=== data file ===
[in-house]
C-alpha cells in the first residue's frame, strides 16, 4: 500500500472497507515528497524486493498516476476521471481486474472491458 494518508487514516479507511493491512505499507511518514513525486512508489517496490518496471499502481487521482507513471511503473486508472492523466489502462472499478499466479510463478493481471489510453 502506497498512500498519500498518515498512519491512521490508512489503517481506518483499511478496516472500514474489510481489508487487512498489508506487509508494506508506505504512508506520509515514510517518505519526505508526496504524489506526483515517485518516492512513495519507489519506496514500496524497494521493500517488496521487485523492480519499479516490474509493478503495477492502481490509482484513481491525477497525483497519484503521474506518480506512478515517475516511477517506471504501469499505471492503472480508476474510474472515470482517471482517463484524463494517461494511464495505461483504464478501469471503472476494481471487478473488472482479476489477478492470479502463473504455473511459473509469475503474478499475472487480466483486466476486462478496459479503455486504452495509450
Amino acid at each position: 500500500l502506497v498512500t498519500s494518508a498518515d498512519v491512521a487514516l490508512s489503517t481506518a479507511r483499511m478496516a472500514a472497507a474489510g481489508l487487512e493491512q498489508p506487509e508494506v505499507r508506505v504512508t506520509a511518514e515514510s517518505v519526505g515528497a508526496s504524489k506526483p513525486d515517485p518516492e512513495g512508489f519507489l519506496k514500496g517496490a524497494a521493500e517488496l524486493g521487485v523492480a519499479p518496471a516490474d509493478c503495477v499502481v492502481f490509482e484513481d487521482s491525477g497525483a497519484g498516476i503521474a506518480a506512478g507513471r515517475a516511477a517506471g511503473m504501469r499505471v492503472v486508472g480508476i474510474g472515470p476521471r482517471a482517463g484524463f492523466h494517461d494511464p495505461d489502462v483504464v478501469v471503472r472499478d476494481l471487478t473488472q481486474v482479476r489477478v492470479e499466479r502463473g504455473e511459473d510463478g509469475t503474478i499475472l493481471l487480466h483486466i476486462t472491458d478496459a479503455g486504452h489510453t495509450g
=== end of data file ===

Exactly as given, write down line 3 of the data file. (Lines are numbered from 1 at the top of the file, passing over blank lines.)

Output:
Amino acid at each position: 500500500l502506497v498512500t498519500s494518508a498518515d498512519v491512521a487514516l490508512s489503517t481506518a479507511r483499511m478496516a472500514a472497507a474489510g481489508l487487512e493491512q498489508p506487509e508494506v505499507r508506505v504512508t506520509a511518514e515514510s517518505v519526505g515528497a508526496s504524489k506526483p513525486d515517485p518516492e512513495g512508489f519507489l519506496k514500496g517496490a524497494a521493500e517488496l524486493g521487485v523492480a519499479p518496471a516490474d509493478c503495477v499502481v492502481f490509482e484513481d487521482s491525477g497525483a497519484g498516476i503521474a506518480a506512478g507513471r515517475a516511477a517506471g511503473m504501469r499505471v492503472v486508472g480508476i474510474g472515470p476521471r482517471a482517463g484524463f492523466h494517461d494511464p495505461d489502462v483504464v478501469v471503472r472499478d476494481l471487478t473488472q481486474v482479476r489477478v492470479e499466479r502463473g504455473e511459473d510463478g509469475t503474478i499475472l493481471l487480466h483486466i476486462t472491458d478496459a479503455g486504452h489510453t495509450g